Last year (5765) as I reunite the seasonal center of operations for Zaide Reuven’s Esrog Farm with its more regular tenant, my motor vehicle, I have in my hand the last box. A long beaten up and perforated cardboard box about four feet long, ten inches wide and six inches tall. And as I contemplate the disposition of this box, I think about its origin. It is an Egyptian box. It came from Egypt. And in it were lulavs. Lulavim. Unopened fronds from the center of the palm tree. And I wonder. Continue reading “Lessons of the Lulav: Zaide Reuven and the Lulav Shortage of 5766”

Selling Achdus Yisroel – Jewish Unity

Our friend Rabbi Levi Cash, who for a number of years worked with Zaide Reuven’s Esrog Farm in Dallas, recently moved to the LA area. Convinced of the quality of our famed esrogim, Rabbi Levi discussed with us the possibility of making them available in the LA area. We agreed on one condition, that even though “al pi halacha” he would be be able to set up shop and start selling, it would not be c’dai (appropriate) if we were in any way going to impinge on the parnassah (livleihood) of another.

To explain this, let’s remind ourselves of the famous Midrash (Vayikra Rabbah 30:12) which regards each of the Four Species as one of four kinds of Jew who comprise the Jewish people:

  • The Esrog (smell and taste) is the Jew who combines Torah study with good deeds.
  • The Lulav (taste but no smell) is the Jew who studies Torah, but does no good deeds.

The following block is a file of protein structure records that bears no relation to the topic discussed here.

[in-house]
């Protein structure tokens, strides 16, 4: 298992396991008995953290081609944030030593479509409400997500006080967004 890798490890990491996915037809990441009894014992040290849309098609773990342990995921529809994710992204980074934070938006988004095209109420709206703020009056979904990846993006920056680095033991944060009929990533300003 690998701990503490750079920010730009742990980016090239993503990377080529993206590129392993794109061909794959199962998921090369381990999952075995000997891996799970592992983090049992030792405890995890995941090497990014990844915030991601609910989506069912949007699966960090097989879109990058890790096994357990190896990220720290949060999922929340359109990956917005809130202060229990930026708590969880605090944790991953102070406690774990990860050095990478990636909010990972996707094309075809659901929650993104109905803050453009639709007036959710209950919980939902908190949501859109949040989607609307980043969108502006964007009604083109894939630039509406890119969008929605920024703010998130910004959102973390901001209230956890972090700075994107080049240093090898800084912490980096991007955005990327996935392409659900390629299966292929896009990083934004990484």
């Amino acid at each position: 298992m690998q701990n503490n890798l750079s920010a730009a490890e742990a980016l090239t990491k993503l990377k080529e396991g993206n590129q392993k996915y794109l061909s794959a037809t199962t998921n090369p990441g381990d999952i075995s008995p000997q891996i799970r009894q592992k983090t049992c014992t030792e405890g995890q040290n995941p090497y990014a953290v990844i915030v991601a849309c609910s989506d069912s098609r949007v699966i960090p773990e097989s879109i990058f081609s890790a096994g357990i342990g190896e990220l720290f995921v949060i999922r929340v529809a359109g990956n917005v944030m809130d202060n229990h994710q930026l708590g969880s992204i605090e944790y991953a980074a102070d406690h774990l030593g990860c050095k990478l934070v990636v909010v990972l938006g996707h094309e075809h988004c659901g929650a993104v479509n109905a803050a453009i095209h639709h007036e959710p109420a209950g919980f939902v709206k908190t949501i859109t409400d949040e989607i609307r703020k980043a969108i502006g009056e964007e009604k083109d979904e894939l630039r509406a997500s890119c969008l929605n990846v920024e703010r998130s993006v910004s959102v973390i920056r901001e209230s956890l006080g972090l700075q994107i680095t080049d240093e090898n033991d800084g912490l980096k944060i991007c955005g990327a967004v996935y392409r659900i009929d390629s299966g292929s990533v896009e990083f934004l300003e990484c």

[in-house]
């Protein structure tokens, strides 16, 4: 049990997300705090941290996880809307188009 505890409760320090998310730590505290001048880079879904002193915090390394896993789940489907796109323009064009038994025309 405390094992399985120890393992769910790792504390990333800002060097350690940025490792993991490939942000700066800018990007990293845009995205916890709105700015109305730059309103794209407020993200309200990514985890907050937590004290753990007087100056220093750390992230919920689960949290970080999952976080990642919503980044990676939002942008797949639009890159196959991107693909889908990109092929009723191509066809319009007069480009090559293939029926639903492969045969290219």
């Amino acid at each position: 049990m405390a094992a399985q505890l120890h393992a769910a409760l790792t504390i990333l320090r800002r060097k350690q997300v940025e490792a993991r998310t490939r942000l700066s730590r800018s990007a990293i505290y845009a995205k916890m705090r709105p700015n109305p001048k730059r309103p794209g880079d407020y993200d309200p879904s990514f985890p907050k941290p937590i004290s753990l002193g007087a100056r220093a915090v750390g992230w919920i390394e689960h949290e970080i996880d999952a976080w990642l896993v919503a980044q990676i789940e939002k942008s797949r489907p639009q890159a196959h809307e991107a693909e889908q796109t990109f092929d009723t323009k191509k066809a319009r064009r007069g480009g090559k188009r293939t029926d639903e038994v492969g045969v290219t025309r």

• The Hadas (smell but no taste) is the Jew who performs good deeds, but does not study Torah.
  • The Arava (no smell, no taste) is the Jew who neither studies Torah nor performs good deeds.

According to this Midrash Hashem said “I do not want to destroy even the last group; let all four groups unite so that one can atone for other”.

According to this interpretation, the essence of the Four Species is Jewish Unity, Achdus Yisroel, and Ahavas Yisroel (love within the nation).

Let’s think about that. We take the lulav and esrog to invoke Hashem’s blessing that we, as a nation, should have Unity and Love.
Unity and love. We need both more than ever. Continue reading “Selling Achdus Yisroel – Jewish Unity”

The Lulav Crisis of 5766

Zaide Reuven’s Esrog Farm interviewed in Florida press on the lulav crisis of 5766.

ST. PETERSBURG – It has always been Louisa Benjamin’s favorite holiday, the eight days that follow soon after Yom Kippur, when Jews gather in temporary outdoor shelters to celebrate the fall harvest and commemorate the Israelites’ journey through the wilderness to the Holy Land.

Sukkot, the festival of thanksgiving, began Monday at sundown. For the second year in a row, the Largo artist, her husband and two young children put up a three-sided shelter in their back yard and festooned it with paper chains, fake fruit, gourds, shells, pictures, and palm and banana leaves. Throughout the holiday, the Benjamins, friends and family will gather under the sukkah for festive meals.

Benjamin said she wants to carry on the traditions with which she grew up. The family built a bigger sukkah this year, 8 by 16 feet.

“I wanted to be able to seat more people,” Benjamin said. “I grew up in Atlanta and growing up, I would always go to my teacher’s home and other friends’ and families’ homes to celebrate.”

It’s a religious obligation to “dwell” in the three-sided outdoor shelter during Sukkot. Another requires the recitation of blessings with four species of plants, which together make up the lulav and etrog. A lulav is made up of palm, willow and myrtle branches. The etrog is a citrus fruit native to Israel. Continue reading “The Lulav Crisis of 5766”